It would be nice to report that the sound engineer managed to get it under control as the evening progressed, but although the bass rumble did lighten up slightly during some of the songs, every time the kick drum went off the fallout would drown everything below about 1 kHz.
I have to say that the sound was dreadful, and nearly, but not quite, ruined the evening. What saved it was the quality of the performance, which was superb. Paul Simon, often appearing in the past as a shy and uncommunicative performer, was clearly enjoying himself and the band (those members that we could hear anyway) really rocked. We left, after a good two and a half hours, feeling none too hard done by. But if only they could have sorted the sound out...
The following day I went to a concert at my son Josh's school, which took place in the chapel. A small chamber orchestra played Bach and Holst, and the choir sang Taverner and (unbelievably) Fats Waller. The only hi-tech contribution was a synth keyboard which ably provided an authentic harpsichord for the Bach orchestra — a reasonable compromise. In the complete absence of a PA system, the sound balance was superb, with the chapel's natural reverb of around 3 seconds softening and enhancing the sound of the performers.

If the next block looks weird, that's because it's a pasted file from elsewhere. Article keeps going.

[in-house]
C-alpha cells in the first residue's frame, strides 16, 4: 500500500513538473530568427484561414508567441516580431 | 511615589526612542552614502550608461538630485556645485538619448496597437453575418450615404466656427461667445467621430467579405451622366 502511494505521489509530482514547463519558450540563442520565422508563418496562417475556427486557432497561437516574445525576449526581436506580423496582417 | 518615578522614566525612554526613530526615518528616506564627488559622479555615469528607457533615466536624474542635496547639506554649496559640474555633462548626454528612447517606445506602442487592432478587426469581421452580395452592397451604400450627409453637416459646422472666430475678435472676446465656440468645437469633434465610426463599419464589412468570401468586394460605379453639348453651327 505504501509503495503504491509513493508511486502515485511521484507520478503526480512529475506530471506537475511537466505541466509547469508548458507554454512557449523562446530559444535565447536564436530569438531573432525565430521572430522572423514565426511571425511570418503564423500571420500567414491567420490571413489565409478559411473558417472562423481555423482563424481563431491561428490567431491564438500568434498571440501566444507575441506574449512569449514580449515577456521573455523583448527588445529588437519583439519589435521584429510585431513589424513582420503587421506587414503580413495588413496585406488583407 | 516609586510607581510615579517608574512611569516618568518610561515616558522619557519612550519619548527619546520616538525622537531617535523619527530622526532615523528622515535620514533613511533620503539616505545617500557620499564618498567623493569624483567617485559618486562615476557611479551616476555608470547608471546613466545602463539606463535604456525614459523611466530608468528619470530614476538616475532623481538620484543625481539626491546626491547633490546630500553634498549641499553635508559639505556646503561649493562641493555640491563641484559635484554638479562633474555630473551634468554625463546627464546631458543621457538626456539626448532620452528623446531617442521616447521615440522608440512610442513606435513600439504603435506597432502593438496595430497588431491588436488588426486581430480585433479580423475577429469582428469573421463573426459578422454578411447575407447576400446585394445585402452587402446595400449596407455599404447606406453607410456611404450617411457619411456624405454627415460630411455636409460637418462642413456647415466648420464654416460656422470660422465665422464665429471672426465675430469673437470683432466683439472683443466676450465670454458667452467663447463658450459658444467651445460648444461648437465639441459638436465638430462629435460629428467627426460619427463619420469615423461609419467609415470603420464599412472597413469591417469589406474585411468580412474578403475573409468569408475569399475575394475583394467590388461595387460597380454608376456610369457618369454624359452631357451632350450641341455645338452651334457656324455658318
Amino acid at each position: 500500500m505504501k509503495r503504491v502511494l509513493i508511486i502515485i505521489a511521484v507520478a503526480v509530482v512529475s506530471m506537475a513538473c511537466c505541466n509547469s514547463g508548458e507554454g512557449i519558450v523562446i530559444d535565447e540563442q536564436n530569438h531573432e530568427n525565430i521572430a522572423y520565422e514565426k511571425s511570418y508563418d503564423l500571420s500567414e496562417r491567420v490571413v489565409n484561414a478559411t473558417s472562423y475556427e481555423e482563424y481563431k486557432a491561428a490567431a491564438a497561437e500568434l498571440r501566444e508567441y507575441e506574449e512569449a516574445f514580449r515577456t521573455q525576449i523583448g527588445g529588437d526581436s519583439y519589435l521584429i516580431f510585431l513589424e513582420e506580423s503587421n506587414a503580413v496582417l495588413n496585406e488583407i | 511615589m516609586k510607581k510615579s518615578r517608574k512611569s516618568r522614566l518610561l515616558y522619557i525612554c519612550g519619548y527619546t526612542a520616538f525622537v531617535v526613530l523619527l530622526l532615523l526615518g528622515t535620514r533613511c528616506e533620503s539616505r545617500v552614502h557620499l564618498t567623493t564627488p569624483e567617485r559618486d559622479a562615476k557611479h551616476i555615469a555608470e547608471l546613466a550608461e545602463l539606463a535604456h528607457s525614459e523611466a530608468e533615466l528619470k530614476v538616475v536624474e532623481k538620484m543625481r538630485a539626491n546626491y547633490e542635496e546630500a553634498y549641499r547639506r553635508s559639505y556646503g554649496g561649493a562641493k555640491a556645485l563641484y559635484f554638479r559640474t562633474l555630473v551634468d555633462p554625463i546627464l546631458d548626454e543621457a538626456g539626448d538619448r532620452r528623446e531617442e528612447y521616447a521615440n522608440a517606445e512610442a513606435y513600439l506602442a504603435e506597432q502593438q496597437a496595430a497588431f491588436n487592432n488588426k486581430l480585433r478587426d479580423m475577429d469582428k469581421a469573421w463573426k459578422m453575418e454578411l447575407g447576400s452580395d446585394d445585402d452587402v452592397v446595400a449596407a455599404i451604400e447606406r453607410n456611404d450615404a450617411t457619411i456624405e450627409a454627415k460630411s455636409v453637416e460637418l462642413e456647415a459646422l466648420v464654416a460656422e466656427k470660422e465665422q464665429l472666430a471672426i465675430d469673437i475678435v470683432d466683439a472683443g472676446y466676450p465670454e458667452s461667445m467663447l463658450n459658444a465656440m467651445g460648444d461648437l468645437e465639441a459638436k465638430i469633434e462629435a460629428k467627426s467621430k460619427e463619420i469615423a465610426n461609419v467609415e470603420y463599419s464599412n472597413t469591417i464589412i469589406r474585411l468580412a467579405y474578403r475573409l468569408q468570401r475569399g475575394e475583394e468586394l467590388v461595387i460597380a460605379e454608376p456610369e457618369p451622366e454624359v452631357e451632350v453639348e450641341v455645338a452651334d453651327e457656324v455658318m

It seems to me that the headlong development of technology in the field of popular music, which has provided a dazzling array of sounds, atmospheres and textures, has largely failed to translate these sounds from the recording studio to the concert hall. I think it would be fair to assume that the PA at Wembley was state of the art, and I am sure the engineer cannot be blamed for what is quite clearly a disastrous shortcoming in the venue's acoustics.
A more valid question may be why concert promoters, who can hardly be unaware of the acoustic problems, continue to use it. Perhaps there is a shortage of 10,000 seat stadia in London. Maybe there is insufficient paying demand for a concert venue with first rate acoustics for amplified music. With 10,000 people paying around £20 each this seems unlikely.
Three or four hundred years of development of classical performance is reflected in architectural spaces whose acoustics enhance, rather than hinder the music. Maybe it is just too early, after only about three decades of amplified concerts, to expect to hear in a concert hall holding 10,000 people the kind of high quality sound I expect to hear in my studio, coming out of ATC monitors in a room with (moderately) well sorted acoustics.
Perhaps I am simply being over-optimistic in expecting to hear, as well as see, Paul Simon in concert.
What is the point of this story
What information pertains
The thought that life could be better
Is woven indelibly into our hearts and our brains
'Train in the Distance' — Paul Simon.
David Pickering Pick is a Divorce Court Welfare Officer and a partner in FFG, a company which amongst other things promotes Christian music. Having discovered a 24-track recording studio in the basement of his house, he is busy making use of it.
Opinion by David Pickering Pick